I found out about the burgeoning (yet ancient) genre of Visionary Fiction when my second book, Mystic Tea won the Independent Publishers’ (IPPY) gold award in 2014. (The Anesthesia Game won the same award in 2016.) The VF designation made complete sense to me once I accessed the VFA (Visionary Fiction Alliance) website and saw the other books and authors identified in that genre. Personally, I define VF as a powerful means of interpreting the new world order, providing it with, among other things, a unique and much needed vocabulary. VF sees the world through an expansive lens concomitant with the rapid spiritual awakening of our times. Before VF I defined my books as Metaphysical, Spiritual, or Mystical. But Visionary is more precise, since some aspect of every story I’ve written has been prescient, manifesting a critical aspect months or years after its writing. And like many VF authors will no doubt tell you, the writing of these books is more than a little hair-raising for its creators. As our characters are pushed and pulled through the cosmic tube, so are we, forced like bulbs into early blooming as a result of our attempts to awaken others. There’s a price for going first.
If your book were chocolate, what would it be?
Organic dark chocolate with a jalapeno cream center. Lots of twists and surprises, including humor, which I think is unexpected in this genre, but shouldn’t be.
Does this book fit into a series.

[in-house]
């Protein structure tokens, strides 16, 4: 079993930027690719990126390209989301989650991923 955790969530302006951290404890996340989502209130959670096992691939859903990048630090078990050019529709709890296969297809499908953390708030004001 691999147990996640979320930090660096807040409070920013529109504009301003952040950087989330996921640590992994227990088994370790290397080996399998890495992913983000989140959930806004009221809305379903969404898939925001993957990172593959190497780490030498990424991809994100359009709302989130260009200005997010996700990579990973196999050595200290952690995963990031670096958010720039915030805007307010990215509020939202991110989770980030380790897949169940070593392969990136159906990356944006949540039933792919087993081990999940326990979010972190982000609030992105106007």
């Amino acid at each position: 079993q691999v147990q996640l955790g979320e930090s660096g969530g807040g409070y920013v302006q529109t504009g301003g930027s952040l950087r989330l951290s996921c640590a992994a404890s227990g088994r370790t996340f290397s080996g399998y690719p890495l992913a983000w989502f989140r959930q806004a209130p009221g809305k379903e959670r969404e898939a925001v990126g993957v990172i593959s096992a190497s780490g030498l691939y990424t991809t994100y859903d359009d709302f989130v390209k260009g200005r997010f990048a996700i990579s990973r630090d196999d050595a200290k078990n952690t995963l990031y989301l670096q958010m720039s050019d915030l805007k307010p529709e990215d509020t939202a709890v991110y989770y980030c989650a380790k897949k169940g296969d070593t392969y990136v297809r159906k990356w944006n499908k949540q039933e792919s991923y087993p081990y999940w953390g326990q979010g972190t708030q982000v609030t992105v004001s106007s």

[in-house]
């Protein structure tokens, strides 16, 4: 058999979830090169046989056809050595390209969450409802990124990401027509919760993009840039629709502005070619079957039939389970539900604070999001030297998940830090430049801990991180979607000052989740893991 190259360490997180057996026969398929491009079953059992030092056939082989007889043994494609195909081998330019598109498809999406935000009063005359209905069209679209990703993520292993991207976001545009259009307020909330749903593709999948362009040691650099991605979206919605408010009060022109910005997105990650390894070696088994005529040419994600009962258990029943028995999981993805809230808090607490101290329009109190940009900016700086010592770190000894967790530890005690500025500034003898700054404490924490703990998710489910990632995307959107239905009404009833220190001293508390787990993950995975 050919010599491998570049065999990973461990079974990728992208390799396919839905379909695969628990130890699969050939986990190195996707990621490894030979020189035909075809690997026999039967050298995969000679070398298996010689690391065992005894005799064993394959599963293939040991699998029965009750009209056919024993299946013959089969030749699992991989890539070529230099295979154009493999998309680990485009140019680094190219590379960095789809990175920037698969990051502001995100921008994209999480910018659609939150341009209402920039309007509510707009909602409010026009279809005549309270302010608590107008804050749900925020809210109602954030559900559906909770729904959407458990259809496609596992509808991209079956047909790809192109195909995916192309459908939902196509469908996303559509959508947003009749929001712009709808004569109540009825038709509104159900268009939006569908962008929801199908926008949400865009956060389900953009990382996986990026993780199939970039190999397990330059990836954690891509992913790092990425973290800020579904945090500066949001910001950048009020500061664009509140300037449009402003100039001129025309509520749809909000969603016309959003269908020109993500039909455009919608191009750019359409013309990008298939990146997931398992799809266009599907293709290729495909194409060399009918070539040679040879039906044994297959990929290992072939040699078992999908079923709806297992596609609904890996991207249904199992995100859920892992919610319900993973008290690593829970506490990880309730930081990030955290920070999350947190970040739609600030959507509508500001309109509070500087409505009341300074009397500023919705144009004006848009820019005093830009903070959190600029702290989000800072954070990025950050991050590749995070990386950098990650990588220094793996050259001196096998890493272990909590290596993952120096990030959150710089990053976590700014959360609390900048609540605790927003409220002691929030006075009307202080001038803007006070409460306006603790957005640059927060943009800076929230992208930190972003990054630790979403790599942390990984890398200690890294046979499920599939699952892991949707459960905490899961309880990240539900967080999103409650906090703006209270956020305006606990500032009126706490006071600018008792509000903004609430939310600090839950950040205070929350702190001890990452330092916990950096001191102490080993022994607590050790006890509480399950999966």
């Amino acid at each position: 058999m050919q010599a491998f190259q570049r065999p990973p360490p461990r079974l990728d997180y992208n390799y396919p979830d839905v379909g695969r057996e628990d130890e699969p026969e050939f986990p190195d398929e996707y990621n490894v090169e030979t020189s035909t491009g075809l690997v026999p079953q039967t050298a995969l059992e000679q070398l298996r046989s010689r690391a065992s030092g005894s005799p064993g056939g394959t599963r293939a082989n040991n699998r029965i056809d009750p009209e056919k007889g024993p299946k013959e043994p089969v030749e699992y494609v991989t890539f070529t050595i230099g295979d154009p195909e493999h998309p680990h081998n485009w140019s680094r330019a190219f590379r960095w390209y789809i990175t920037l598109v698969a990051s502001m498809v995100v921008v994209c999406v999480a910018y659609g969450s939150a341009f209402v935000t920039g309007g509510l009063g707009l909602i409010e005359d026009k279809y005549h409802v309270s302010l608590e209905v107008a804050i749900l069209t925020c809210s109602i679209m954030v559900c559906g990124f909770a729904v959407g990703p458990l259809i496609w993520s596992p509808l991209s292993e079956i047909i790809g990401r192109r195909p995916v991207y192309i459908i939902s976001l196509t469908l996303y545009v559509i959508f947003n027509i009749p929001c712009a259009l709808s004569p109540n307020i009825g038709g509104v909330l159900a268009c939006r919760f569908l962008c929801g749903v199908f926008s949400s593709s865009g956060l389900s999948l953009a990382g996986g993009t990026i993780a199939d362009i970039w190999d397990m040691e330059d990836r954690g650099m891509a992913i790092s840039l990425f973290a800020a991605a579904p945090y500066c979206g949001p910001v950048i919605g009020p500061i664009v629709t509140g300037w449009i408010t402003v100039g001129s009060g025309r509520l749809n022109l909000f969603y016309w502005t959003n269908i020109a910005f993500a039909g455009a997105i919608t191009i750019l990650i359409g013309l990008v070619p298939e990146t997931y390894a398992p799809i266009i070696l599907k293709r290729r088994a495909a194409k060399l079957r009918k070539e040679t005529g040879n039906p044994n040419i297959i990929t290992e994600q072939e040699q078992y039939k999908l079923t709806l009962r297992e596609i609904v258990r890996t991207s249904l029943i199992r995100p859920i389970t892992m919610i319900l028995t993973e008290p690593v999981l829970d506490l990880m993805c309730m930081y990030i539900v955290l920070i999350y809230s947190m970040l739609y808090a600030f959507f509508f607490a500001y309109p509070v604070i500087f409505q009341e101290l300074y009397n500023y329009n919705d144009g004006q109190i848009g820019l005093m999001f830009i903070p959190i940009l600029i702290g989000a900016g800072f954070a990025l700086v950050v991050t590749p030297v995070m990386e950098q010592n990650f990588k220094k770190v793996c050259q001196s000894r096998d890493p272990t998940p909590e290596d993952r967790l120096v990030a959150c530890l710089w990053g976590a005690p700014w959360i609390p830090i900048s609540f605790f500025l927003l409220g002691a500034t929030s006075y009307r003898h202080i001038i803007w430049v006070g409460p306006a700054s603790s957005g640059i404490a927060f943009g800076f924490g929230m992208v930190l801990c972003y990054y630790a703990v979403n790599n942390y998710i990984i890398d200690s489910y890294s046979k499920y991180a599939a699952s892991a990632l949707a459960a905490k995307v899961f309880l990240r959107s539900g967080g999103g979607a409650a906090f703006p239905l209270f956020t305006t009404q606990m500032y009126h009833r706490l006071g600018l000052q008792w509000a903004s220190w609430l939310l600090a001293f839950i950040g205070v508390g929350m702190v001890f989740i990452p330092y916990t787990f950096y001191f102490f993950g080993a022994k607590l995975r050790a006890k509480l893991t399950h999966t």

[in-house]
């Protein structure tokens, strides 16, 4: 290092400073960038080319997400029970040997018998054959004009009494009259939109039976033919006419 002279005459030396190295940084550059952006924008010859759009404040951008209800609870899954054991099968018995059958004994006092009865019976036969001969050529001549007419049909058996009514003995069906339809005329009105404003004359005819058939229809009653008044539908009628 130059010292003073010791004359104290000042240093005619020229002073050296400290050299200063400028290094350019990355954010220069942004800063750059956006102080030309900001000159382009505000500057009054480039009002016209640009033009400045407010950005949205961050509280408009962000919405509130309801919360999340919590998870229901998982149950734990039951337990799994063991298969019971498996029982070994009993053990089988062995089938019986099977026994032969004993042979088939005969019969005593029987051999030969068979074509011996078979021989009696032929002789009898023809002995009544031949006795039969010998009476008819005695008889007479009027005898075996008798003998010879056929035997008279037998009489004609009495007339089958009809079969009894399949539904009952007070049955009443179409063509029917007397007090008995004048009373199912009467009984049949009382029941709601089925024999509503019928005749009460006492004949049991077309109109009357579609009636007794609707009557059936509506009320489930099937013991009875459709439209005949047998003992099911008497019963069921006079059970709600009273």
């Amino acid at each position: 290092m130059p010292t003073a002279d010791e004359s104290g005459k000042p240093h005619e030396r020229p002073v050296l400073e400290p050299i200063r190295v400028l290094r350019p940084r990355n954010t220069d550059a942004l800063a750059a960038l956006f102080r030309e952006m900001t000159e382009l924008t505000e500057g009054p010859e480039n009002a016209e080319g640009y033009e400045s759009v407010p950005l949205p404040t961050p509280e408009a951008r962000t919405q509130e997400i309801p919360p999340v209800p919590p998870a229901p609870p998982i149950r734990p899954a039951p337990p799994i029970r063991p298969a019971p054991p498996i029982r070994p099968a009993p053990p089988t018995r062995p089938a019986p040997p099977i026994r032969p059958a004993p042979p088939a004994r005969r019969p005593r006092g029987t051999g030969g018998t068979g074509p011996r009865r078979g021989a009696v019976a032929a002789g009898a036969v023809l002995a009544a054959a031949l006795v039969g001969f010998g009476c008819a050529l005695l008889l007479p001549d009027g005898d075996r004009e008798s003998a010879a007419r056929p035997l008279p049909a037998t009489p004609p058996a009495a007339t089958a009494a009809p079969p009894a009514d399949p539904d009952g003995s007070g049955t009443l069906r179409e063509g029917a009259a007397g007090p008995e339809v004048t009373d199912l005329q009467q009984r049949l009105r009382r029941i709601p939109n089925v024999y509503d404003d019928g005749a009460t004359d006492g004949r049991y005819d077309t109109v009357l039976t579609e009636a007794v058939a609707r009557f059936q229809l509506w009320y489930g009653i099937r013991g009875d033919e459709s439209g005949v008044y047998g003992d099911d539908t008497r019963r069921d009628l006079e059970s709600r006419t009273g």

No. My characters like to go it alone.
How did you prepare to write this book?
The central character in The Anesthesia Game is a critically ill teenage girl with a sweet nature and strong connection to the mystical world. Many years ago, one of my sons was extremely ill, and I was able to draw from that experience enough to create authenticity in the clinical (and family) environments. None of the book is remotely autobiographical, however. I just believe that an experience as deep as that cannot be adequately conjured through academic research. Since I knew the harrowing path it took, I felt it would help others if I expressed its essence in easy-to-absorb storytelling form, instead of a lecture.
How does this book fit into your real-life interests?
Aside from the particular experience of my son’s illness, I have an odd penchant for acquiring lots of medical information, both conventional and unconventional, and storing it. Some of it was acquired through years of intensive caretaking, but at this point in my life it would be foolish not to admit that I have a somewhat photographic memory for medical information. (A past life?) This would also apply to physics, metaphysics, and spiritual traditions. This affinity, combined with a hearty storyteller archetype, explains me and my career.
What are you working on right now?
I’m currently writing a story about two elderly sisters in a confounding situation surrounding their family funeral home. They are cracking me up. Enough said.